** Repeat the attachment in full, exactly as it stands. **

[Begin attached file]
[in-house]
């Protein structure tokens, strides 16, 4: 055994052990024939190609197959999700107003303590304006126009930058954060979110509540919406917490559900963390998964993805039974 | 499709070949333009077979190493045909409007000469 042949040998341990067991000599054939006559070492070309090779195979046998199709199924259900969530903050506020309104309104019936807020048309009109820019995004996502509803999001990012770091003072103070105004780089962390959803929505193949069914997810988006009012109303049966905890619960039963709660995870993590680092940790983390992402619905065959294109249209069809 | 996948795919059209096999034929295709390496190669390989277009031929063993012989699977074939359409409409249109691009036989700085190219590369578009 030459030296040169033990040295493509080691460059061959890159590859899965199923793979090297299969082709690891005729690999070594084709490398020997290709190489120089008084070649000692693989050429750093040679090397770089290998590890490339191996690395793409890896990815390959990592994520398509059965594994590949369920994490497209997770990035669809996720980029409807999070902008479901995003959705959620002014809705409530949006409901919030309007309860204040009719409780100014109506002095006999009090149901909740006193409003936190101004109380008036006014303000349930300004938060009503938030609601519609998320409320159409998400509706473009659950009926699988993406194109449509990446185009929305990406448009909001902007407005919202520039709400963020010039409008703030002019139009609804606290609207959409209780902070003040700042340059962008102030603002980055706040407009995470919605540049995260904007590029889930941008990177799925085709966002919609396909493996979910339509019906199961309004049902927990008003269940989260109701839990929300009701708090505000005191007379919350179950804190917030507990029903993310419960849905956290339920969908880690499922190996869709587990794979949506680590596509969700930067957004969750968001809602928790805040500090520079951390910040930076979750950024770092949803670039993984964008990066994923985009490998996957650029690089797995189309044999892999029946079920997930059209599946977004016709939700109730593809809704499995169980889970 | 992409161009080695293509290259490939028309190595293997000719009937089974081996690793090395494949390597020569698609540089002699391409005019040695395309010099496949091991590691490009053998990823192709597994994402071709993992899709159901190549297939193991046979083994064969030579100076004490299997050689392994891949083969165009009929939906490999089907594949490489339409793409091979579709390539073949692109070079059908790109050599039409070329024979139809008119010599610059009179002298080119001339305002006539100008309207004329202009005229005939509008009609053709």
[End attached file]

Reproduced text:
[in-house]
């Protein structure tokens, strides 16, 4: 055994052990024939190609197959999700107003303590304006126009930058954060979110509540919406917490559900963390998964993805039974 | 499709070949333009077979190493045909409007000469 042949040998341990067991000599054939006559070492070309090779195979046998199709199924259900969530903050506020309104309104019936807020048309009109820019995004996502509803999001990012770091003072103070105004780089962390959803929505193949069914997810988006009012109303049966905890619960039963709660995870993590680092940790983390992402619905065959294109249209069809 | 996948795919059209096999034929295709390496190669390989277009031929063993012989699977074939359409409409249109691009036989700085190219590369578009 030459030296040169033990040295493509080691460059061959890159590859899965199923793979090297299969082709690891005729690999070594084709490398020997290709190489120089008084070649000692693989050429750093040679090397770089290998590890490339191996690395793409890896990815390959990592994520398509059965594994590949369920994490497209997770990035669809996720980029409807999070902008479901995003959705959620002014809705409530949006409901919030309007309860204040009719409780100014109506002095006999009090149901909740006193409003936190101004109380008036006014303000349930300004938060009503938030609601519609998320409320159409998400509706473009659950009926699988993406194109449509990446185009929305990406448009909001902007407005919202520039709400963020010039409008703030002019139009609804606290609207959409209780902070003040700042340059962008102030603002980055706040407009995470919605540049995260904007590029889930941008990177799925085709966002919609396909493996979910339509019906199961309004049902927990008003269940989260109701839990929300009701708090505000005191007379919350179950804190917030507990029903993310419960849905956290339920969908880690499922190996869709587990794979949506680590596509969700930067957004969750968001809602928790805040500090520079951390910040930076979750950024770092949803670039993984964008990066994923985009490998996957650029690089797995189309044999892999029946079920997930059209599946977004016709939700109730593809809704499995169980889970 | 992409161009080695293509290259490939028309190595293997000719009937089974081996690793090395494949390597020569698609540089002699391409005019040695395309010099496949091991590691490009053998990823192709597994994402071709993992899709159901190549297939193991046979083994064969030579100076004490299997050689392994891949083969165009009929939906490999089907594949490489339409793409091979579709390539073949692109070079059908790109050599039409070329024979139809008119010599610059009179002298080119001339305002006539100008309207004329202009005229005939509008009609053709």